Applied Mathematics
http://hdl.handle.net/10012/9926
2023-10-02T17:31:26ZFormation Control of Multi-agent Systems via Impulsive Strategy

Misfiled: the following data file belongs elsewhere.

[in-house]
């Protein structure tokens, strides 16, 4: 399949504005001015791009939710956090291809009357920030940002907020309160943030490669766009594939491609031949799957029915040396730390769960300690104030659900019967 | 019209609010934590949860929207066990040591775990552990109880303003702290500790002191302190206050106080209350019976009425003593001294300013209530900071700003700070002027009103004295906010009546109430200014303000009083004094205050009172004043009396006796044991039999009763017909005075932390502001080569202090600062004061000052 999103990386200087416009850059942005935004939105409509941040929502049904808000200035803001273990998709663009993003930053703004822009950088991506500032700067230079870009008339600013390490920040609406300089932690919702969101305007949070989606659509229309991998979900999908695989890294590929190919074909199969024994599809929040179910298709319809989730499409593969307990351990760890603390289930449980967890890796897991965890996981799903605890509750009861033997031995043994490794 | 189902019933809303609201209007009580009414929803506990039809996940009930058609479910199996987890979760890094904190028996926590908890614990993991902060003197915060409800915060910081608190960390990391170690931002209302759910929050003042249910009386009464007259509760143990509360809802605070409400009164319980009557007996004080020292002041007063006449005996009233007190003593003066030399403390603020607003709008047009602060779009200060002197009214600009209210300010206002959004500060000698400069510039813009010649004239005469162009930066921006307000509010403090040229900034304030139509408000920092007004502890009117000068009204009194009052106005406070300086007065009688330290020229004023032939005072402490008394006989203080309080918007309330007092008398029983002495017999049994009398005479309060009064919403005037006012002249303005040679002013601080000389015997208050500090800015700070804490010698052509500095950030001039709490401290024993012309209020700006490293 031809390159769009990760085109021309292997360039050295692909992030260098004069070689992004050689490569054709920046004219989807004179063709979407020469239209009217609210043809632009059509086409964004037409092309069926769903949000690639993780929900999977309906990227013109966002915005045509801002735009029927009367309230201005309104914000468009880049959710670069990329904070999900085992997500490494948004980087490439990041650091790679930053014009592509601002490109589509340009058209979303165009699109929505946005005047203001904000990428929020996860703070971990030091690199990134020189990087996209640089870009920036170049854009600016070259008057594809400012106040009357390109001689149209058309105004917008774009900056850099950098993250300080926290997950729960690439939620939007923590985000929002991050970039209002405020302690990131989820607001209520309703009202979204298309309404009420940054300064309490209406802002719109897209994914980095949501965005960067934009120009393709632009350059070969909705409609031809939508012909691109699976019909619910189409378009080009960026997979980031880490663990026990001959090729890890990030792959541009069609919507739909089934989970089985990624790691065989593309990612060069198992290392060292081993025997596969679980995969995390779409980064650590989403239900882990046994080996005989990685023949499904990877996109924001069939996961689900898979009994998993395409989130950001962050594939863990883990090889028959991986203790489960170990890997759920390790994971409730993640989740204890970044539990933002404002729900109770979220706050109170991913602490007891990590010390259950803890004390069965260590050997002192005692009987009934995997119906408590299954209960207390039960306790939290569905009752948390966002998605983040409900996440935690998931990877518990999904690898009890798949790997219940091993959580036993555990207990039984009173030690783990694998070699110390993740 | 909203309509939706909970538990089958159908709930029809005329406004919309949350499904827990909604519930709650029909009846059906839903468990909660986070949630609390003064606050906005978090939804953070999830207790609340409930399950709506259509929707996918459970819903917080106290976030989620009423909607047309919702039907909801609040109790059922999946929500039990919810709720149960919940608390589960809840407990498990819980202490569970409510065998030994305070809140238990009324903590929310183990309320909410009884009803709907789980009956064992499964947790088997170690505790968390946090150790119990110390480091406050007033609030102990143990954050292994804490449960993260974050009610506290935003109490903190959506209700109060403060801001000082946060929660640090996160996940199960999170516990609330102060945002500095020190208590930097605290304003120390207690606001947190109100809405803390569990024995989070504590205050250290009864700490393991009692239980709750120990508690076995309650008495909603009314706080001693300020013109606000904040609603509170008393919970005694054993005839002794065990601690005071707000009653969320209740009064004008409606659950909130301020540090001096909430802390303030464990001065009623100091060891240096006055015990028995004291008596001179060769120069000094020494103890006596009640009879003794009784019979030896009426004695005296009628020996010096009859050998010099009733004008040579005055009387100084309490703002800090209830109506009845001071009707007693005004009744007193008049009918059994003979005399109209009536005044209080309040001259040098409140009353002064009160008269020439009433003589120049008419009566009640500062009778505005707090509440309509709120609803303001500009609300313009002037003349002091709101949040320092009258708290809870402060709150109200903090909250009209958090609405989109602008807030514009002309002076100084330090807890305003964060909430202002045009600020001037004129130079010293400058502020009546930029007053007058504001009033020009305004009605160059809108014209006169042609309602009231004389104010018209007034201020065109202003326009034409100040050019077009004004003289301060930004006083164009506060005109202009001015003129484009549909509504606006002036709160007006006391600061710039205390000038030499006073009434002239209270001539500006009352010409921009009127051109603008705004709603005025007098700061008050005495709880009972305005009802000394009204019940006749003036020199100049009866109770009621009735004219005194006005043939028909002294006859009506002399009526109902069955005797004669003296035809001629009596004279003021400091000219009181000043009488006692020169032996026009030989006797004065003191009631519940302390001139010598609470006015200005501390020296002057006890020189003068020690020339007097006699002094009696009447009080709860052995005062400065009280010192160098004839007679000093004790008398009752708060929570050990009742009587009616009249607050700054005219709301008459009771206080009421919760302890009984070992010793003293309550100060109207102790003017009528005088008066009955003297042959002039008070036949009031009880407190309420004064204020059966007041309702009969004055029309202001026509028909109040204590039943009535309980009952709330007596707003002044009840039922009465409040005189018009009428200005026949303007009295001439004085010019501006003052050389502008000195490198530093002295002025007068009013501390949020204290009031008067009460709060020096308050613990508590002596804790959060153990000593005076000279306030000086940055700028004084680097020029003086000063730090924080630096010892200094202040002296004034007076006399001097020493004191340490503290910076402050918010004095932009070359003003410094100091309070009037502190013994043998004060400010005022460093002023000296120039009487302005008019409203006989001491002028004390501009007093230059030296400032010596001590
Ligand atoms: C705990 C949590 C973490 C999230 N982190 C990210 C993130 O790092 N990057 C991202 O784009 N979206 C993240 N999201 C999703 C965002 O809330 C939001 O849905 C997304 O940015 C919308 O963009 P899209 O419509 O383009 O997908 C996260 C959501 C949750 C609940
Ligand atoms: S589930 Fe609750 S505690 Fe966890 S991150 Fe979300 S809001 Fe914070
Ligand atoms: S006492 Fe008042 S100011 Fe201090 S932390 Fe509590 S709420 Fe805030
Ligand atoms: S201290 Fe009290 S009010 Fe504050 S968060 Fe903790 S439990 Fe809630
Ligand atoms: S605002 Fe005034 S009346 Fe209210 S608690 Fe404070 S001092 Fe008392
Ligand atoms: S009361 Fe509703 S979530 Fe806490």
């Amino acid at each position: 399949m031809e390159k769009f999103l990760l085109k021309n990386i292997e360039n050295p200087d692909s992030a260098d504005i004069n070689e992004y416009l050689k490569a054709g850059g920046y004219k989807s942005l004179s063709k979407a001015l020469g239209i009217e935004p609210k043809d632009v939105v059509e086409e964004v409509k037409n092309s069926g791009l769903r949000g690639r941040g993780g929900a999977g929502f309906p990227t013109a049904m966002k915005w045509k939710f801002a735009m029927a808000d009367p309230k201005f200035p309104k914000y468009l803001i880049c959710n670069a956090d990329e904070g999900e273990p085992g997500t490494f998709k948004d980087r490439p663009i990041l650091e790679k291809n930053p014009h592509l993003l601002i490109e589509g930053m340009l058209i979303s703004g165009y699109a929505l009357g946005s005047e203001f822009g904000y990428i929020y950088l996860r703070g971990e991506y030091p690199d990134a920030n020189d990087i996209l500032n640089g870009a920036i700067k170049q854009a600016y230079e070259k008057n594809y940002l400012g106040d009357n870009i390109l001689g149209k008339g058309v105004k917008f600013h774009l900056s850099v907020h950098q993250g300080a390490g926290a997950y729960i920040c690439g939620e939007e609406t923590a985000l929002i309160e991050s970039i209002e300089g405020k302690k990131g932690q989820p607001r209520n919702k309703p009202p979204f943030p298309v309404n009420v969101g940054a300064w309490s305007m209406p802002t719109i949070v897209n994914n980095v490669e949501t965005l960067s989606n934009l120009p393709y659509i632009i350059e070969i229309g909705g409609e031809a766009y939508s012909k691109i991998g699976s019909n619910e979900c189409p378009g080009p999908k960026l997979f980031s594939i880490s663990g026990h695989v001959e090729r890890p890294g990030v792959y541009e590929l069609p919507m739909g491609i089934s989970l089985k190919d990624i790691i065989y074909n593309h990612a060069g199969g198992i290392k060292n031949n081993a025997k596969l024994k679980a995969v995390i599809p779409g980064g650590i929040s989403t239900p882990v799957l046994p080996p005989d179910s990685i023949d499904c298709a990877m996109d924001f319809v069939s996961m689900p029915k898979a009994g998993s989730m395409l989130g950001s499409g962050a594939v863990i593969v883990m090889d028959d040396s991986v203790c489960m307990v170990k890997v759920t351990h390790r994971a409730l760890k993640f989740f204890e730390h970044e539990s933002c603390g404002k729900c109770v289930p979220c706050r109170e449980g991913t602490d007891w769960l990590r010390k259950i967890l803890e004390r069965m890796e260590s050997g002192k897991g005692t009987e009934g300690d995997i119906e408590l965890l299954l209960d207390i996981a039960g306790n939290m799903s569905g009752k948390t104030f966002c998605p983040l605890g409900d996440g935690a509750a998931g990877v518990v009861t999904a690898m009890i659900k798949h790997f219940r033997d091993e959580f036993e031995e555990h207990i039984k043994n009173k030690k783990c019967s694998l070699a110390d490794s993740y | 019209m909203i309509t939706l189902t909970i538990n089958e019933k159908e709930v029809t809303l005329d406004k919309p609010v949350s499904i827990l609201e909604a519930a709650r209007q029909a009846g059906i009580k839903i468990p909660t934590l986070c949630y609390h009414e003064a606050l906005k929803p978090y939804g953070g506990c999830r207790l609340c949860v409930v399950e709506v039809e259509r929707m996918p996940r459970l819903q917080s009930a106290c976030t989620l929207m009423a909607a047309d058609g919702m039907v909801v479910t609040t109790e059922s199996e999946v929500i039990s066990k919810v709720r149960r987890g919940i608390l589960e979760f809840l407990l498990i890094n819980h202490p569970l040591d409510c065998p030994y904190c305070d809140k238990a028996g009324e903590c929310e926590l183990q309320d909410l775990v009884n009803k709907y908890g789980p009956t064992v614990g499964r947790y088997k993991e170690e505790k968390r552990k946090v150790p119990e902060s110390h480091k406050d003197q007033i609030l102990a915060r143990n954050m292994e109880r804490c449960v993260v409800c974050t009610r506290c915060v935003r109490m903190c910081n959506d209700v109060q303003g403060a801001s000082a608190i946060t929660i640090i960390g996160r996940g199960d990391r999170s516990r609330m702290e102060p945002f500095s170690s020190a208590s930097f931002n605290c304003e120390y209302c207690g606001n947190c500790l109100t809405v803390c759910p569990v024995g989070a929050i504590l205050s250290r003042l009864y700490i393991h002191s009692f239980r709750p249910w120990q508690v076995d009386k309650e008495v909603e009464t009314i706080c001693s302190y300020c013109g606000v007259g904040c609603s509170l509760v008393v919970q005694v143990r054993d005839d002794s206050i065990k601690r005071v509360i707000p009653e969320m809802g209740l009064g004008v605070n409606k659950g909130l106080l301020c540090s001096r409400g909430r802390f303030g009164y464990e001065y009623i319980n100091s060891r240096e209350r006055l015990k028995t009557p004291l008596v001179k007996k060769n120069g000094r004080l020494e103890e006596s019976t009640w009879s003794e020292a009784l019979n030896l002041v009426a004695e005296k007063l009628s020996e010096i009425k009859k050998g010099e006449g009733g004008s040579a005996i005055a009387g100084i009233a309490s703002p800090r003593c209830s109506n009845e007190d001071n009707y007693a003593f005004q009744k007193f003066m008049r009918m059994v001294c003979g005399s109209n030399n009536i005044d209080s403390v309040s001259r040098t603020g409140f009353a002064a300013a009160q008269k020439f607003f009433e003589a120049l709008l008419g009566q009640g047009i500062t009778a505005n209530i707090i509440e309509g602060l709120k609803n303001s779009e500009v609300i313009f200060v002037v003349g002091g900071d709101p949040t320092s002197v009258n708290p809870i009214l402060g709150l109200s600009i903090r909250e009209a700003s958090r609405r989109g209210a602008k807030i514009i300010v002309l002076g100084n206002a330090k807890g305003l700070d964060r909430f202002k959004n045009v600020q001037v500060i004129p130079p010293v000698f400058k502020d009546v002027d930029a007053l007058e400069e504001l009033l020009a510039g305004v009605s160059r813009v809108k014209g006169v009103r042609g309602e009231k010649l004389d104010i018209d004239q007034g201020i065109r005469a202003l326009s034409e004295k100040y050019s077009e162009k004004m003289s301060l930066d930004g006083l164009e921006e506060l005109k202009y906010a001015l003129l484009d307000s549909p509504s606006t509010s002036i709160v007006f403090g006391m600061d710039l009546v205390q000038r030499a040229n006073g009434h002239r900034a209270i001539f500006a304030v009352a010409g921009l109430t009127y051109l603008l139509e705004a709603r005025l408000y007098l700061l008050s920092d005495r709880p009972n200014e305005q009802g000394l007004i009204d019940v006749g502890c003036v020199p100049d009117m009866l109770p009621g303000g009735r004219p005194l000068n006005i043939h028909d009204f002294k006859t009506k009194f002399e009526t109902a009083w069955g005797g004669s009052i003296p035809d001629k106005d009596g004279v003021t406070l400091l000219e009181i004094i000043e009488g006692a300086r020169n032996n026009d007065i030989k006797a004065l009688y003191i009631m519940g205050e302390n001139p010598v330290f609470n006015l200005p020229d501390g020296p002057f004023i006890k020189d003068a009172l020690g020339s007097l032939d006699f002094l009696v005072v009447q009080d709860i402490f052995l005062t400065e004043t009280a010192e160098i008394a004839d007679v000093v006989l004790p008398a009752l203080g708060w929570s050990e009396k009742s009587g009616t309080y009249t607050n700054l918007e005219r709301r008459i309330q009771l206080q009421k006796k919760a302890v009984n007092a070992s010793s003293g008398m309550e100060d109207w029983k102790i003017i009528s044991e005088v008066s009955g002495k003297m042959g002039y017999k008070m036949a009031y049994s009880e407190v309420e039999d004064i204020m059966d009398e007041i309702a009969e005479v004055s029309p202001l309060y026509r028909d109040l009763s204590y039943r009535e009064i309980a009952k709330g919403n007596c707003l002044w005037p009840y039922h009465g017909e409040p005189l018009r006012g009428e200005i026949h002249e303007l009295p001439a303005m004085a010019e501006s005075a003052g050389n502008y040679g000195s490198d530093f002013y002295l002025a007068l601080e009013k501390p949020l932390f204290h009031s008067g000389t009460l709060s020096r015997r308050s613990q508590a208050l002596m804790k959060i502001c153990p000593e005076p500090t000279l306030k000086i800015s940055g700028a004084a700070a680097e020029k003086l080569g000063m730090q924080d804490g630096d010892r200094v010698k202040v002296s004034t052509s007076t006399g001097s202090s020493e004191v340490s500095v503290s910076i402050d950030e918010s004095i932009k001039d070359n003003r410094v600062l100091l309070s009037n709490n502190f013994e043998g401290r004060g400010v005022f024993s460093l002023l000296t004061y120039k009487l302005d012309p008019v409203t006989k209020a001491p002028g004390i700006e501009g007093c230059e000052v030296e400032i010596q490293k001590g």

http://hdl.handle.net/10012/19850
Formation Control of Multi-agent Systems via Impulsive Strategy
Liang, Zhanlue